Menu Explorer: Peruvian-Style Rotisserie Chicken at El Mono

Like a lot of you, I consider myself an adventurous eater. When I visit a restaurant that serves the food of another culture, I’m not going to order a cheeseburger. Food provides a window into international cultures and an opportunity to learn about the people, places, and flavors of communities around the world. Why squander that opportunity?

When I visit El Mono, the outstanding Peruvian restaurant located at 2400 East 70th Street in Shreveport, I typically order ceviche (National Geographic says “If Peru had an official national dish, it would probably be this preparation of raw fish marinated in citrus juice.”) or a steak dish called lomo saltado. If you’d told me six months ago that I’d eventually wind up becoming a shout-it-from-the-rooftops fan of their roasted chicken, I wouldn’t have believed you. But here we are.

A photo of El Mono in Shreveport
The pollo a la brasa from El Mono in Shreveport.

It turns out that rotisserie chicken is an extremely popular dish in Peru, where it’s known as pollo a la brasa. There’s even a Peruvian holiday (July 21) that is designated the Official Day of Pollo a la Brasa. There are special rotisserie ovens made in Peru just for preparing pollo a la brasa (El Mono has one of the ovens, which they went to a great deal of trouble and expense to have shipped to the U.S. and installed in their kitchen), but the real magic of pollo a la brasa is marinating and seasoning.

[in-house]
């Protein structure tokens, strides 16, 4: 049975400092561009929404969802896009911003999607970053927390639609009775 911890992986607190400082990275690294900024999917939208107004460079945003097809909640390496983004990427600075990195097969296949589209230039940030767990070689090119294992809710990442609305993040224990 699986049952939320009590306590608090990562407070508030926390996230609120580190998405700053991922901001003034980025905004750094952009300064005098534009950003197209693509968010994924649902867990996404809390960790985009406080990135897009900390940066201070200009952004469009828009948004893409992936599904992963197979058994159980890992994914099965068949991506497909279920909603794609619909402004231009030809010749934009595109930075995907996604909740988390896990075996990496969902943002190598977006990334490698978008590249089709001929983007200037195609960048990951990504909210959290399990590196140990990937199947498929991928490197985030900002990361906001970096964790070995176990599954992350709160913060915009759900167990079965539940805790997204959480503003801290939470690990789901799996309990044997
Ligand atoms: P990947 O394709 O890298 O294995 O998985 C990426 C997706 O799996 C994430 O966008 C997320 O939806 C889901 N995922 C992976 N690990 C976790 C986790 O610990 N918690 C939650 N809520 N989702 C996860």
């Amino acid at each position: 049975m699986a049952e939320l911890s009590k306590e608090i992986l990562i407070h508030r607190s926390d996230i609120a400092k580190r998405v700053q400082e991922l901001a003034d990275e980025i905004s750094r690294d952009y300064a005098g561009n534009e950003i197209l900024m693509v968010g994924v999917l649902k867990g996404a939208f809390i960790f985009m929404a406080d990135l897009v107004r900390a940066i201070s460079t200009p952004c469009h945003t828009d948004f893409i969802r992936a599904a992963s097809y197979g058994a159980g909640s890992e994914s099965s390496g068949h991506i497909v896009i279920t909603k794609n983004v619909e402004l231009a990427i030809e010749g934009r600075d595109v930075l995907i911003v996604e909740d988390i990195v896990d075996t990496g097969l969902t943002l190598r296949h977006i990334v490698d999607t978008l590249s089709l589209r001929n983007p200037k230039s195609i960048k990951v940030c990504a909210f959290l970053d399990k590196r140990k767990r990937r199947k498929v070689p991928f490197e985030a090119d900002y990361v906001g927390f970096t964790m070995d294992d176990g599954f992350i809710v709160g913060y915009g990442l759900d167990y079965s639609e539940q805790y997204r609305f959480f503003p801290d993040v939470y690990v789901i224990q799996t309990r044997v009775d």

“The biggest thing is the spices, the herbs,” said Matt Khadivian, co-owner of El Mono. “We keep the chicken in the marinade for a minimum of 36 hours. That’s really the trick. Honestly, it’s a simple recipe, but it’s genius in its simplicity.”

Those herbs and spices include lots of achiote and rosemary – visible on the vibrant golden skin of the chicken when it’s served – as well as cumin and other spices. National Geographic says that the marinade traditionally includes soy sauce flavored with red peppers, garlic, and cumin. The chicken cooks relatively quickly – just 80 minutes – but remains incredibly juicy and tender. A half chicken sells for $14.99, a whole chicken for $20.99 (more details here), and it’s worth the price.

In addition to a fancy oven and a secret marinade, the chicken is improved by its freshness. In many restaurants and grocery stores, roasted chicken often loses its character as a result of being warmed under a heat lamp for hours and hours on end. El Mono prepares fresh birds twice each day: for the lunch crowd and for the dinner crowd. That commitment to freshness is evident with every incredibly flavorful bite.

Like El Mono on Facebook.
Read about the history of that Peruvian oven.
If you enjoy this kind of writing, download the third edition of Eat Here: A Food Lover’s Guide to Shreveport-Bossier.

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